SEARCH

SEARCH BY CITATION

Keywords:

  • membrane adsorption;
  • electrospun nanofibers;
  • monoclonal antibody production;
  • process economics

Abstract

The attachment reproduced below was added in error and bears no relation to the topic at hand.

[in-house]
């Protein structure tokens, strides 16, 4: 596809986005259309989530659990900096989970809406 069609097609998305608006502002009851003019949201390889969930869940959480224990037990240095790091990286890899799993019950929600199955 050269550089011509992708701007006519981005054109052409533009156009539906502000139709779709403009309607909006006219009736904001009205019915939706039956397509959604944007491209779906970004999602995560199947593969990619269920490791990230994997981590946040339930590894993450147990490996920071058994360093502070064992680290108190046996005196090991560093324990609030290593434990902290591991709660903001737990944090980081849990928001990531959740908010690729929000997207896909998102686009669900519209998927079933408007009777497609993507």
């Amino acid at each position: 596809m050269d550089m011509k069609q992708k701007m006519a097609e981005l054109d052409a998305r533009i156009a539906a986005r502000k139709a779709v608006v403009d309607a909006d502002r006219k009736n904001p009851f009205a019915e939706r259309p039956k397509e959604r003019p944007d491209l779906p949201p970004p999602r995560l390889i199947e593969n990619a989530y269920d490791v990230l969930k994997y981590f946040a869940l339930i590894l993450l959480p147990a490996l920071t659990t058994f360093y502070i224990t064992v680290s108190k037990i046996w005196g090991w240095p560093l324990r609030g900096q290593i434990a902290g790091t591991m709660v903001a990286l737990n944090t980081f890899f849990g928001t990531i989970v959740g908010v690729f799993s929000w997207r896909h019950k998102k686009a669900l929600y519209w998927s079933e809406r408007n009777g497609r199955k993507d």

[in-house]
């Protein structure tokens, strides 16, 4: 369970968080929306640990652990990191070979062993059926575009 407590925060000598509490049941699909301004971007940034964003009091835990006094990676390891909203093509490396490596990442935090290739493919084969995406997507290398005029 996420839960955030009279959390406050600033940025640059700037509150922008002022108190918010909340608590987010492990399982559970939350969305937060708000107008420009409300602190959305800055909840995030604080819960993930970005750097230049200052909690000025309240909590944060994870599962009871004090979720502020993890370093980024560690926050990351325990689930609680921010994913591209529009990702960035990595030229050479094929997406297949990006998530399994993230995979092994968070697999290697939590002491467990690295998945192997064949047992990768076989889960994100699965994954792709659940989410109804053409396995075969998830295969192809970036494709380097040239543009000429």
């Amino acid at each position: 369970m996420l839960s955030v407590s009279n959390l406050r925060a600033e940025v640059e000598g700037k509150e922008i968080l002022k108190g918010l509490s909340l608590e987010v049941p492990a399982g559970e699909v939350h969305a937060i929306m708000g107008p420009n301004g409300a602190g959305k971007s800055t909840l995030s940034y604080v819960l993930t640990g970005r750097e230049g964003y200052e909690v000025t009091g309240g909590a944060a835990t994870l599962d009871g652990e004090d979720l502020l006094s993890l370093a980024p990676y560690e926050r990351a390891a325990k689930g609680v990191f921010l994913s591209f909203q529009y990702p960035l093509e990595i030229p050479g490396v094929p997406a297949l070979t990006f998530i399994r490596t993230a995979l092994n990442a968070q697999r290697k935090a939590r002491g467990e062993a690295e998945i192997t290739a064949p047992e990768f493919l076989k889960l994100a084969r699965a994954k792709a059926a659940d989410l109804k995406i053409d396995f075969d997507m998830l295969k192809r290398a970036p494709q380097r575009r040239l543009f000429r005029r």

In recent years, the market for therapeutic monoclonal antibodies (mAb) has grown exponentially, and with this there has been a desire to reduce the costs associated with production and purification of these high-value biological products. A typical mAb purification process involves three adsorption/chromatography steps [protein A, ion exchange (IEX), and hydrophobic interaction (HIC)], along with ultrafiltration, nanofiltration, and microfiltration. With the development of membrane adsorption/chromatography as a viable alternative to traditional pack bed systems, the opportunity exists to complete the entire downstream purification process using only membrane operations. In this study, the process simulation tool SuperPro Designer was used to evaluate the application of recently developed ultra-high capacity electrospun nanofibrous adsorption membranes as a replacement for conventional chromatographic media in the downstream mAb production process. The simulation showed that nanofibrous adsorption membranes in place of the three packed bed chromatography steps reduced the required volume of protein A, IEX, and HIC adsorptive medium by 25, 80, and 80%, respectively. In addition, the membrane-only process reduced the downstream processing time by 50%, decreased the number of labor hours associated with the purification steps by 40%, generated 40% less aqueous waste, and reduced the overall downstream process operating expenses per unit product by 23%. There were also significant savings in facility construction costs and the price of fixed equipment required for separations. With these savings not only is the membrane-only process economically competitive with the traditional packed bed operations, but it offers the possibility of moving toward more disposable process.© 2011 American Institute of Chemical Engineers Biotechnol. Prog., 2011